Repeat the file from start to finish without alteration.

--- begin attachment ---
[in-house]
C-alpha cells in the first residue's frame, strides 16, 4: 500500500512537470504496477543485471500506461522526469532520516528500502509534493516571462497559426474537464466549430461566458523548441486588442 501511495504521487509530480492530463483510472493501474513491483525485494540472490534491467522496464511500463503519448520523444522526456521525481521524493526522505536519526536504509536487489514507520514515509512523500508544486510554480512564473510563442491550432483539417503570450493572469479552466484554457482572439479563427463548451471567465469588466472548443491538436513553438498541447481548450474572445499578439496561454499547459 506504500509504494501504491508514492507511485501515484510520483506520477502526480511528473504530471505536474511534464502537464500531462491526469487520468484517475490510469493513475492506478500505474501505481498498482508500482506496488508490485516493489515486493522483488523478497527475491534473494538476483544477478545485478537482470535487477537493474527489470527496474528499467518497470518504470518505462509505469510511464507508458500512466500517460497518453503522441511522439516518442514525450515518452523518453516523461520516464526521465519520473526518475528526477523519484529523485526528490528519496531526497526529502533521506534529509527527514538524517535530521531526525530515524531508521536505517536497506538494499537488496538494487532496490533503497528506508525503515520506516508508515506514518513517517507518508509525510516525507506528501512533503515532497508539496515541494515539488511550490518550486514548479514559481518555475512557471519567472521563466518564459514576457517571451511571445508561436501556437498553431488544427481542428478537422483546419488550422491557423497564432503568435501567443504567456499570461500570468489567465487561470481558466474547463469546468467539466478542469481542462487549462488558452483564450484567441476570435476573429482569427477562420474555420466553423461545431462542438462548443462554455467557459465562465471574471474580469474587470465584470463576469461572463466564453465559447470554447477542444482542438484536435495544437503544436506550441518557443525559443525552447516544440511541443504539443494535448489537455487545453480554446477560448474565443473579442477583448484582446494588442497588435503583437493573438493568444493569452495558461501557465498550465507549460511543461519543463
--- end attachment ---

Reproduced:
[in-house]
C-alpha cells in the first residue's frame, strides 16, 4: 500500500512537470504496477543485471500506461522526469532520516528500502509534493516571462497559426474537464466549430461566458523548441486588442 501511495504521487509530480492530463483510472493501474513491483525485494540472490534491467522496464511500463503519448520523444522526456521525481521524493526522505536519526536504509536487489514507520514515509512523500508544486510554480512564473510563442491550432483539417503570450493572469479552466484554457482572439479563427463548451471567465469588466472548443491538436513553438498541447481548450474572445499578439496561454499547459 506504500509504494501504491508514492507511485501515484510520483506520477502526480511528473504530471505536474511534464502537464500531462491526469487520468484517475490510469493513475492506478500505474501505481498498482508500482506496488508490485516493489515486493522483488523478497527475491534473494538476483544477478545485478537482470535487477537493474527489470527496474528499467518497470518504470518505462509505469510511464507508458500512466500517460497518453503522441511522439516518442514525450515518452523518453516523461520516464526521465519520473526518475528526477523519484529523485526528490528519496531526497526529502533521506534529509527527514538524517535530521531526525530515524531508521536505517536497506538494499537488496538494487532496490533503497528506508525503515520506516508508515506514518513517517507518508509525510516525507506528501512533503515532497508539496515541494515539488511550490518550486514548479514559481518555475512557471519567472521563466518564459514576457517571451511571445508561436501556437498553431488544427481542428478537422483546419488550422491557423497564432503568435501567443504567456499570461500570468489567465487561470481558466474547463469546468467539466478542469481542462487549462488558452483564450484567441476570435476573429482569427477562420474555420466553423461545431462542438462548443462554455467557459465562465471574471474580469474587470465584470463576469461572463466564453465559447470554447477542444482542438484536435495544437503544436506550441518557443525559443525552447516544440511541443504539443494535448489537455487545453480554446477560448474565443473579442477583448484582446494588442497588435503583437493573438493568444493569452495558461501557465498550465507549460511543461519543463